Welcome to Policy & Administration, a scholar-blog dedicated to contemporary thinking about the problems and prospects of contemporary public sector governance. Over roughly the next year, we will use this space to highlight both our own research in the areas of policy and administration and other interesting ideas and analysis from scholarship, the news media, and around the web.

Why Blog?

Let’s face it everyone blogs and, if you don’t, you may be inclined to ask why the world needs another. We have two objectives in mind. First, as academic researchers in the fields of public policy, public administration, and American government we are inspired by the profusion of “scholar-blogs” in recent years. We think scholar-blogs like The Monkey Cage, Statistical Modeling, Causal Inference, and Social Science , and Orgtheory are creating useful new venues for sharing knowledge. Our second objective is to contribute to public knowledge about issues of public policy and administration we think are vital and too little understood.

The term “good government” carries substantial baggage in the American context. Nevertheless, it’s hard not to sense a broad concern about the state of American governance not only among reform advocates, but among the public as a whole. The new presidential administration and its promise of “change” offer exciting new opportunities for government reform. Our hope is that this blog will contribute to the quality of thought and debate on issues related to our current research, such as:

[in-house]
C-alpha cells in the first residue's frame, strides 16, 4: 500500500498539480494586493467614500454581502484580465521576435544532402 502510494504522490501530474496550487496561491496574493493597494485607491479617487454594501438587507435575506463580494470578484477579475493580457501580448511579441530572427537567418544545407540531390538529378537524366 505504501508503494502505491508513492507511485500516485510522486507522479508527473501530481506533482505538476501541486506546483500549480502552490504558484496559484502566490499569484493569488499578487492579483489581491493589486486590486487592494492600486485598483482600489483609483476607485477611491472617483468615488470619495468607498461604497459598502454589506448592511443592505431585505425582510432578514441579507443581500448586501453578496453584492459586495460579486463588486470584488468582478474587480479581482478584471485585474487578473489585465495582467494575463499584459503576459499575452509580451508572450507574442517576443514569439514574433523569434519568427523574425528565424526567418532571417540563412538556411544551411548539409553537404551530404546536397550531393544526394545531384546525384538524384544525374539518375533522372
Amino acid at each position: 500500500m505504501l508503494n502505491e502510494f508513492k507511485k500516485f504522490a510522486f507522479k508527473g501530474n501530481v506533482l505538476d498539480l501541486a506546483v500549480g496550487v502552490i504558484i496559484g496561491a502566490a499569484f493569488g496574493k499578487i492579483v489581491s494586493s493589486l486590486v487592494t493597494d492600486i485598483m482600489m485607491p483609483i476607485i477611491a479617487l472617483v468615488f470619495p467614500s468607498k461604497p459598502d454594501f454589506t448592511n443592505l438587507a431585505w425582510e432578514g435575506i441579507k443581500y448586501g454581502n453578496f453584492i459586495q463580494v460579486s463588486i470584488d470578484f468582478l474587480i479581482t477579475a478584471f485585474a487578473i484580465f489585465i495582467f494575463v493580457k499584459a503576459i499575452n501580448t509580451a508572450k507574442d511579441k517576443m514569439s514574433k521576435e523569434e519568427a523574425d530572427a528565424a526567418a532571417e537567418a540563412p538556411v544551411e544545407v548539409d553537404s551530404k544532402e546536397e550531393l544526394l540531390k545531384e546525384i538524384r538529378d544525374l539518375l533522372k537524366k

• the role of presidential appointments in the administration of federal government agencies;
  • the measurement, oversight, and evaluation of government policies and organizations;
  • a handful of specific fields of public policy including homeland security, science and policy, and professional governance.

Our editorial style will be unapologetically intermittent, hastily conceived, maybe even occasionally in error. Where the latter is true, we hope the two or three people who actually read what’s here will do us the service of letting us know. With those caveats aside, Patrick’s post today hopefully illustrates what we think is the utility of the effort. What is the status of the appointed executives staffing the Department of Homeland Security (DHS)? As seems to be the rule in the contemporary system rules governing political appointees – it’s complicated. So, here goes…